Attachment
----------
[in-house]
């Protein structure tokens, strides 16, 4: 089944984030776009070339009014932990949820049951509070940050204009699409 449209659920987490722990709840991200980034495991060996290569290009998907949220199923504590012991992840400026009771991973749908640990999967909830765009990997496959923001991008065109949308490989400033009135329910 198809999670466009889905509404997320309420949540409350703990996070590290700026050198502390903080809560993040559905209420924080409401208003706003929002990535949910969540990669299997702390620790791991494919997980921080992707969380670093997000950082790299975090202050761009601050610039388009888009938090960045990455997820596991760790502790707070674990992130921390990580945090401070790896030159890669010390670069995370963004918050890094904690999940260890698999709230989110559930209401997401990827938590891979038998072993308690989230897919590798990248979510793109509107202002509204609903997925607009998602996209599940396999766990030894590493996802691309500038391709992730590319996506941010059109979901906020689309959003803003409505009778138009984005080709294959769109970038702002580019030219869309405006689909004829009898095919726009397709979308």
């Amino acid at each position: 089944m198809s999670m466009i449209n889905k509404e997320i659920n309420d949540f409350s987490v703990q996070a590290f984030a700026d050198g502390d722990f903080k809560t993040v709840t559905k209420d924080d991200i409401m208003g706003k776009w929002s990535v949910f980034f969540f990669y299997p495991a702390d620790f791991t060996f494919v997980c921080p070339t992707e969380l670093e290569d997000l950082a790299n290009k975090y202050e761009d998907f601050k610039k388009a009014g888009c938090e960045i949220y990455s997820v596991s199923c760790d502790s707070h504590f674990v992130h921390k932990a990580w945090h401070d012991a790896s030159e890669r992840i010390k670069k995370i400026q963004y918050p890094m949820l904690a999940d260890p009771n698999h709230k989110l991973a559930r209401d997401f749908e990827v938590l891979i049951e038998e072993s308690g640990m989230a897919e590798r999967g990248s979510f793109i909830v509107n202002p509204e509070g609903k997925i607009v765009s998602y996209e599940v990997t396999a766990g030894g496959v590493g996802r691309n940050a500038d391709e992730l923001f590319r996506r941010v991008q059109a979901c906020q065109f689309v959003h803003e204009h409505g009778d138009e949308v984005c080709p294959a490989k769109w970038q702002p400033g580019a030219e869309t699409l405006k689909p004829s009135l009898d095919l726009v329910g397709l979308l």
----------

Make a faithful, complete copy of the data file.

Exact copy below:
[in-house]
């Protein structure tokens, strides 16, 4: 089944984030776009070339009014932990949820049951509070940050204009699409 449209659920987490722990709840991200980034495991060996290569290009998907949220199923504590012991992840400026009771991973749908640990999967909830765009990997496959923001991008065109949308490989400033009135329910 198809999670466009889905509404997320309420949540409350703990996070590290700026050198502390903080809560993040559905209420924080409401208003706003929002990535949910969540990669299997702390620790791991494919997980921080992707969380670093997000950082790299975090202050761009601050610039388009888009938090960045990455997820596991760790502790707070674990992130921390990580945090401070790896030159890669010390670069995370963004918050890094904690999940260890698999709230989110559930209401997401990827938590891979038998072993308690989230897919590798990248979510793109509107202002509204609903997925607009998602996209599940396999766990030894590493996802691309500038391709992730590319996506941010059109979901906020689309959003803003409505009778138009984005080709294959769109970038702002580019030219869309405006689909004829009898095919726009397709979308």
């Amino acid at each position: 089944m198809s999670m466009i449209n889905k509404e997320i659920n309420d949540f409350s987490v703990q996070a590290f984030a700026d050198g502390d722990f903080k809560t993040v709840t559905k209420d924080d991200i409401m208003g706003k776009w929002s990535v949910f980034f969540f990669y299997p495991a702390d620790f791991t060996f494919v997980c921080p070339t992707e969380l670093e290569d997000l950082a790299n290009k975090y202050e761009d998907f601050k610039k388009a009014g888009c938090e960045i949220y990455s997820v596991s199923c760790d502790s707070h504590f674990v992130h921390k932990a990580w945090h401070d012991a790896s030159e890669r992840i010390k670069k995370i400026q963004y918050p890094m949820l904690a999940d260890p009771n698999h709230k989110l991973a559930r209401d997401f749908e990827v938590l891979i049951e038998e072993s308690g640990m989230a897919e590798r999967g990248s979510f793109i909830v509107n202002p509204e509070g609903k997925i607009v765009s998602y996209e599940v990997t396999a766990g030894g496959v590493g996802r691309n940050a500038d391709e992730l923001f590319r996506r941010v991008q059109a979901c906020q065109f689309v959003h803003e204009h409505g009778d138009e949308v984005c080709p294959a490989k769109w970038q702002p400033g580019a030219e869309t699409l405006k689909p004829s009135l009898d095919l726009v329910g397709l979308l």